I’m sure I’m not the only ergodox owner who has encountered the serious lack of good TRRS male to male cables. You can get them in a variety of lenghts, but they’re pretty much all black and if you’re cheap like me you just bought the cheapest one you thought would be long enough. In my case, I bought one I knew would be long enough and one I thought would be the right lenght and turned out to be WAY too short (6”).

I’ve been trying to decide how to remedy this. On one hand I didn’t want to spend money on a cable that I wasn’t A) sure was the right lenght and B) didn’t look nicer than the one I already have. While there isn’t anything particularly wrong with having a 3’ cable coiled on my desk between the two halves of my keyboard, for something I built myself it feels a little silly. So I thought to myself, what should I do about it. The answer was obvious to me (and I’m sure for you too since you probably read the post title.) DIY.

I already have leftover 4 contact cable from buiding the keyboard. That step where you mutilate a micro-usb cable so that you can use it to connect the teensy to the main board. The question was how to use it to make something special, and that reminded me of something I read a while ago. Someone using parachute cord sheathing to cover cables and putting custom ends on.

That led me to this product. With that, some parachute cable I had laying around and the leftover cable, I figured I could build myself a pretty sweet connector. And I would be able to make it JUST the right lenght since I was making it myself. For those of you who don’t have parachute cord around or know what it is, it’s this stuff. I got mine at the hardware store ~$3 for 50’.

This is parachute cord.

While I hope this goes without saying, attempt this project at your own risk. If you swap around the contacts in a bad way you could seriously screw up your ergodox and it would super suck to have to re-build it.

First thing to start with is sizing up the cable. I tend to keep my keyboard havles about 10” apart, so I went and sized this to be about 16”, that gives me a bit of extra to mess up the ends. Remeber to give yourself both space on both ends for both the distance from the edge of the keyboard to the port, but also for space inside the adapters for the 90º turn. If you’re worried, you may want to cut the cable a little long, put the plugs on the end and try it out to make sure it’s a good length.

Not too short, not too long.

After getting the cable the right lenght, it’s time to mutlate the para-cord. Start by cutting the parachute cord about 3” longer than the cable you’ve got. Remember, you can always make it shorter but if you don’t give it some space, you can’t make it longer.

Be careful!

After you’ve got some exposed, be very careful pulling it out, on the opposite end from where you’re pulling, make sure to hold on to the sheathing, otherwise you risk doubling over the sheathing inside which makes it end up both much shorter than you expect, and also your cable may not fit inside the doubled over version.

Like a nice nylon tube!

Once you have the sheathing seperated from the core strands, you can begin feeding your cable through. I found this to be pretty easy by using a sort of worm motion. Bunch it up on the leading end and then streach it out in the direction you’re moving it. That way you can kind of shimmy the cable through. Make sure to use a clean cut end of the cable as you bunch it through so that you don’t have wire getting caught on the sheath.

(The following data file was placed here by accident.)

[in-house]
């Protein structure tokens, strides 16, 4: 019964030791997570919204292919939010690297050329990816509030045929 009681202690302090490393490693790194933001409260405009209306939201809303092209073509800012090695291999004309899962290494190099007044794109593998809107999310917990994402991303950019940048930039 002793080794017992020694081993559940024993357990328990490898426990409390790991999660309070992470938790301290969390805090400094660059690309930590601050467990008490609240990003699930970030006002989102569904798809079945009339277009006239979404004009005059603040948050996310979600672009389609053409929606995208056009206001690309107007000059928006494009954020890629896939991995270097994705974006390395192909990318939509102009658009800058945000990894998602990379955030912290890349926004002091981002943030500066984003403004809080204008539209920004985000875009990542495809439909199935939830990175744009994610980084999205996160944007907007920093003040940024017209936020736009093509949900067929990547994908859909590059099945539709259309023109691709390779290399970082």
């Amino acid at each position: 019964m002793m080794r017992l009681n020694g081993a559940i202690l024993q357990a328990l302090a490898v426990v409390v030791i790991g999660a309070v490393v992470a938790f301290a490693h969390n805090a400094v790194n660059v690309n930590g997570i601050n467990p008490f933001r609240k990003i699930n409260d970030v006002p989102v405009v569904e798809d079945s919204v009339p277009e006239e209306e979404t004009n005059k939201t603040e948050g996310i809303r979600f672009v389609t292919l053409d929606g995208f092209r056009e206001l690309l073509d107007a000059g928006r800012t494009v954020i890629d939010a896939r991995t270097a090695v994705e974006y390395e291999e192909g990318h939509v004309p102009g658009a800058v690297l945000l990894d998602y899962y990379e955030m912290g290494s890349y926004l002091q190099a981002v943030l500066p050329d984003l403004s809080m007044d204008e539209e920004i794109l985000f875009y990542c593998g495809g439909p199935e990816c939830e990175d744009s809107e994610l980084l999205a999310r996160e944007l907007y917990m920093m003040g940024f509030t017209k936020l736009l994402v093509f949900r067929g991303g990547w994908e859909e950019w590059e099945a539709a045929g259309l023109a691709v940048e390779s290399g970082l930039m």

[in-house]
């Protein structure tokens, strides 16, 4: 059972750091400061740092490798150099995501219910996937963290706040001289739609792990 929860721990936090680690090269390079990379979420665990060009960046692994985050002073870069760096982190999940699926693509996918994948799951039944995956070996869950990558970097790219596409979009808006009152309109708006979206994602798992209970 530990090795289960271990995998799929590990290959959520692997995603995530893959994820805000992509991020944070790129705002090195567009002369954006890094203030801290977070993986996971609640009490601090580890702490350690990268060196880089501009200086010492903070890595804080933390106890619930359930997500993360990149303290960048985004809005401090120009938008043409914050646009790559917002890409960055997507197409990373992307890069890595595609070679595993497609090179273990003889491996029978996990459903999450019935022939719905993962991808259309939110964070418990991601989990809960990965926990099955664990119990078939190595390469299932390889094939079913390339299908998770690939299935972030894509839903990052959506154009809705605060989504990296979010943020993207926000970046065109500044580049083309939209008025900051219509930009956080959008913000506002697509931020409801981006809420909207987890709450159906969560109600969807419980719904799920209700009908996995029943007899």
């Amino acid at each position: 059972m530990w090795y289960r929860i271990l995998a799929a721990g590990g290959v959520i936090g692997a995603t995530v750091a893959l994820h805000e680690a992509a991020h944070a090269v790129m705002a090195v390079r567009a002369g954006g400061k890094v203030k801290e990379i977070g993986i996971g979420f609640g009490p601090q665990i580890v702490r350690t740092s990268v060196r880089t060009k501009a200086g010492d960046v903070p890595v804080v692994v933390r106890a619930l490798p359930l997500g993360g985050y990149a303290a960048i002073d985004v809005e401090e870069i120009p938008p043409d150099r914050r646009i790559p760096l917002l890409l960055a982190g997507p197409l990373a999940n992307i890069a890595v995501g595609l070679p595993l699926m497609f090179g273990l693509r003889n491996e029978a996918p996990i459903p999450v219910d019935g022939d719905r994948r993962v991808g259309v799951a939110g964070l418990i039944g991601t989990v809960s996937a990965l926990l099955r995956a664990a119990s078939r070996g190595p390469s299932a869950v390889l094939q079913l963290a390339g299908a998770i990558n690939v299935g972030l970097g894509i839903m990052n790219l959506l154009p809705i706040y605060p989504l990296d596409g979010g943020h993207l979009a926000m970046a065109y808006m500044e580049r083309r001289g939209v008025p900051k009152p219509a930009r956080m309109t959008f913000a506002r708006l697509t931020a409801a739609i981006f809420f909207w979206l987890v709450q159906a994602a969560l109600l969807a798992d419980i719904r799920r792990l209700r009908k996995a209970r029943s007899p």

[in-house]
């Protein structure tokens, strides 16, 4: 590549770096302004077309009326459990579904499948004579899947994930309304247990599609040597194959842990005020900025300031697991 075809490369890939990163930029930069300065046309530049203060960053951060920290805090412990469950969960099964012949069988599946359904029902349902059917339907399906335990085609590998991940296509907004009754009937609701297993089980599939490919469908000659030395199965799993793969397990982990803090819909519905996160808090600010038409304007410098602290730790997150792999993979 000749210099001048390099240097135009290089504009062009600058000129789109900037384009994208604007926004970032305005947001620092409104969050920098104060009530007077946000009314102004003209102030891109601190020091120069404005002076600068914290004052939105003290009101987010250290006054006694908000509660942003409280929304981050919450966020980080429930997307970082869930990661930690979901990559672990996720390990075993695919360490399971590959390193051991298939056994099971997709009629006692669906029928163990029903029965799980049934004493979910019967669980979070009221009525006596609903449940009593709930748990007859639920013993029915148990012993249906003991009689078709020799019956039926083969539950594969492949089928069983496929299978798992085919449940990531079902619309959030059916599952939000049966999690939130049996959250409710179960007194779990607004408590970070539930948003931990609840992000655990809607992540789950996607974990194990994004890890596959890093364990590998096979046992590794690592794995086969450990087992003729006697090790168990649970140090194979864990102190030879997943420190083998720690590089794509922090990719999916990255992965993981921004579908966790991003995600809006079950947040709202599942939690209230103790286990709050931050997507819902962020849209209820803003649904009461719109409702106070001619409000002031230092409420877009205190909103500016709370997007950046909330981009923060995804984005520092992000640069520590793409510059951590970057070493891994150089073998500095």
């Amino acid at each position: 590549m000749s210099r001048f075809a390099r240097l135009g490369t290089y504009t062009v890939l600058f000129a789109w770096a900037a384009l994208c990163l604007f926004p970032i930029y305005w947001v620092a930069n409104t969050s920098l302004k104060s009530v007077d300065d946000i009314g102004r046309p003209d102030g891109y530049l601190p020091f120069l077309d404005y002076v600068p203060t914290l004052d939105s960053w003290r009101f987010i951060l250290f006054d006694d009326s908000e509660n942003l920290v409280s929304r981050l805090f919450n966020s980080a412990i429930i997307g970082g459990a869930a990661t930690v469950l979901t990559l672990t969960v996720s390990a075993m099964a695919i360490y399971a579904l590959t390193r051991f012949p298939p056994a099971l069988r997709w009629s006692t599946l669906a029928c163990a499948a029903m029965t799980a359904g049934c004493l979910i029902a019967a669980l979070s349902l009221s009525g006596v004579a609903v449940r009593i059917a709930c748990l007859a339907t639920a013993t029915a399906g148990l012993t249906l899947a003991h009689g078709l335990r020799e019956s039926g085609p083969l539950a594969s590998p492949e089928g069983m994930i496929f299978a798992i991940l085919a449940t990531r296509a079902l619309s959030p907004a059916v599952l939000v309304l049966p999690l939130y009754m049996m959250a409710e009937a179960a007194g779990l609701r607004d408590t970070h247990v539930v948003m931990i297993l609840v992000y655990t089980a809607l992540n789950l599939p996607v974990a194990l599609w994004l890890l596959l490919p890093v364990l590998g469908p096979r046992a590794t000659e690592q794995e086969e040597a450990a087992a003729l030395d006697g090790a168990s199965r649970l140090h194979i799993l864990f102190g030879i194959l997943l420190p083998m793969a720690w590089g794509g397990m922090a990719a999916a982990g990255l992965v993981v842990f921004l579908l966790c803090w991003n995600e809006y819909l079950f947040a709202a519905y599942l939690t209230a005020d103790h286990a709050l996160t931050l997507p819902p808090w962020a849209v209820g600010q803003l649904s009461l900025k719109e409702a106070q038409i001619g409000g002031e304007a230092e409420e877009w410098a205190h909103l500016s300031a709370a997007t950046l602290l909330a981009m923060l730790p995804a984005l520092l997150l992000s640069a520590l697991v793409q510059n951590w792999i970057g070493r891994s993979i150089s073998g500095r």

Looks like knob and tube wire!

Once you’ve got the end through it’s time to strip down the cable and reveal the little wires inside. Those are the ones you’ll actually be soldering to the contacts on the TRRS cable.

Careful removing the wire sheath!

After that, don’t forget to put the cable covers on BEFORE you start soldering on the wire contacts. For me it worked out better to streach out the nylon cover and feed that through the spring first before pulling it through the end. Then I did a sort of twisting motion to curl up the spring and make it bigger while sliding it over the end of the cable under the nylon cover. That worked out easier than trying to force it over. Don’t forget it’s connector cover, then spring, then plug. Once you’ve got everything in place it’s time to start soldering.

Double check all of your connections!

Make sure to keep a multi-meter out while you’re soldering to make sure that the connections are good, also make sure that the two ends match up exactly before you try plugging it in, or you might risk seriously screwing up your dox. I verified this both as I was soldeirng things and then two more times at the end just to make sure. I actually screwed it up the first time so that was sad. If I was going to do it again I’d solder one side and then before soldering the other I’d say okay, this pin here maps to this wire, and this connector maps to this pin and double check everything before soldering the second half.

Looking pretty good!

Once the first end is done, use your multi-meter to test that each connection is good from the exposed wires on your unfinished end to the contacts on the TRRS on the other end. Then make sure you hook the wires up to the same contacts on the other end.

Now I just have to hook it up!

And that’s it! Once you’ve got both ends soldered up, once again make sure you’ve got all of the pins going to the right places. If you messed it up, no worries it’s not a big deal to pull some wires off and put them back on. Use some solder wick to clean up the contacts and then swap the wires around until it’s right. If you don’t you could really mess the left side of your dox.

I think this cable looks much nicer than the old one. It’s got a classy feel to it since it’s got the metal ends and the cloth sheath. I’ve been thinking that maybe I want to try the same thing on the USB cable but I can’t seem to find fancy metal ends for that one.